pretending that the manuscript had come to him in such a way that it was impossible to trace its authorship. He dedicated it to Sir Edward Seymour, one of Queen Anne's commissioners for the then meditated and unpopular union between the two kingdoms. It gave the gravest offence, and was burnt at the Mercat Cross on June 30th for containing " man|r reflections on file sovereignty and independence of this crown and nation." But, apart from the history that attaches to it, I doubt if any one could regard it with interest.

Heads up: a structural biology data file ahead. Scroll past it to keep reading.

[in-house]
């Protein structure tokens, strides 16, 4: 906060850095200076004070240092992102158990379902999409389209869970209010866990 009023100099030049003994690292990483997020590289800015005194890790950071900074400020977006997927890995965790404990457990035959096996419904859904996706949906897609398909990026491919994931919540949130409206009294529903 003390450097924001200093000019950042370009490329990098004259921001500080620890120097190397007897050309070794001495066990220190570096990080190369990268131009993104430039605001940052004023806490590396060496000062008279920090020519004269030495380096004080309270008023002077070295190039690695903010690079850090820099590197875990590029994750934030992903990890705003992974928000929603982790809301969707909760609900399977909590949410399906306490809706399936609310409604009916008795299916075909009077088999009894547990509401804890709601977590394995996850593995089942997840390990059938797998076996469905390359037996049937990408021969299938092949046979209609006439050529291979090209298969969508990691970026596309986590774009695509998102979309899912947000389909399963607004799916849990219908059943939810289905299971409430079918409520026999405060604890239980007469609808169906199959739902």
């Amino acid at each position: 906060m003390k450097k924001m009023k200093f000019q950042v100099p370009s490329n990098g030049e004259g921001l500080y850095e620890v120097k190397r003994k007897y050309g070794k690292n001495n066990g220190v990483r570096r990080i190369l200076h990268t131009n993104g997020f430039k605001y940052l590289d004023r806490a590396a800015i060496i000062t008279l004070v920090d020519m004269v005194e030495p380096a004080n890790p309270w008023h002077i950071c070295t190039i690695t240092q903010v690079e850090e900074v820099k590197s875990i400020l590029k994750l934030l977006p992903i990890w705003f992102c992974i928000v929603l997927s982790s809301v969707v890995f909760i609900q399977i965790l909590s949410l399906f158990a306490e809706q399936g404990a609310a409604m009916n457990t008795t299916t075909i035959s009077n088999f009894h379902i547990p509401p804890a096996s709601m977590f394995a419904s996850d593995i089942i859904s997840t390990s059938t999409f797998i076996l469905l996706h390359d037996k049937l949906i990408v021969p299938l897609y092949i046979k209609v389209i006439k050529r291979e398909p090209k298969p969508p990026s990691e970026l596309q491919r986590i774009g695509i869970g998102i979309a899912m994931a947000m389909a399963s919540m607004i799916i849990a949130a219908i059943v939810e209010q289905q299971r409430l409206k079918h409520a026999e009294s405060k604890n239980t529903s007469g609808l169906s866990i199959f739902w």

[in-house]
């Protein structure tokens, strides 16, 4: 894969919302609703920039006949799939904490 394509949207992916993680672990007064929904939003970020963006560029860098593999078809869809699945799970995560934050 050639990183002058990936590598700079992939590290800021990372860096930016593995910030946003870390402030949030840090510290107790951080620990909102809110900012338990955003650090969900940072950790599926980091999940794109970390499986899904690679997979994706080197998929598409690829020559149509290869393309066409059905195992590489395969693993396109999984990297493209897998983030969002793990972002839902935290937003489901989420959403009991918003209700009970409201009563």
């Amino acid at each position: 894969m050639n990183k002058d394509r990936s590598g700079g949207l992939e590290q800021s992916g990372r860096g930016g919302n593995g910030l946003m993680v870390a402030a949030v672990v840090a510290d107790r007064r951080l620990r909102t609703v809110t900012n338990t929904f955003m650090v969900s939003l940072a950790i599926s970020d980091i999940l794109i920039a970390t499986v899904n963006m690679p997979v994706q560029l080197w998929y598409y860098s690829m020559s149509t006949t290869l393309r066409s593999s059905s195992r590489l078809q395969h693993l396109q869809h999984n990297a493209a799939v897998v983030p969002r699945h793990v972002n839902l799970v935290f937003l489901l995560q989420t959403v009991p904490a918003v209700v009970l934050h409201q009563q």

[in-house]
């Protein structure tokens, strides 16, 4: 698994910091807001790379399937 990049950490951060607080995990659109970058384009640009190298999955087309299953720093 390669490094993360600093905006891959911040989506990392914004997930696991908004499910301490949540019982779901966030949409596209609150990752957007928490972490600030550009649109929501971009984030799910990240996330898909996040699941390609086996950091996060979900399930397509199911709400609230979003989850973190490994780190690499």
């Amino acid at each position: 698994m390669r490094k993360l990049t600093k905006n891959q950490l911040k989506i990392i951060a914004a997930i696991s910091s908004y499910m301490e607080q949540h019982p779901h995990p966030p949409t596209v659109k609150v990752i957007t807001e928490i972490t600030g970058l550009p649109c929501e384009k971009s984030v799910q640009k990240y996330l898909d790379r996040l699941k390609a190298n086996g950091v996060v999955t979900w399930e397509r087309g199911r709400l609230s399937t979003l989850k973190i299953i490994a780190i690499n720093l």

No less offence was given to Scotland by the English Whig writer William Attwood, whose Superiority and Direct Dominion of the Imperial Crown of England over the Crown and Kingdom of Scotland, the true Foundation of a Compleat Union reasserted (1704), was burnt as "scurrilous and full of falsehoods," whilst a liberal reward was voted to Hodges and Anderson, who by their pens had advocated the independence of the Scotch crown. Ten years later Attwood contributed another work to the flames, called The Scotch Patriot Unmasked (1715). Attwood was a barrister by profession, a controversialist in practice, writing against the theories of Filmer and the Tories. He had a great knowledge of old charters, and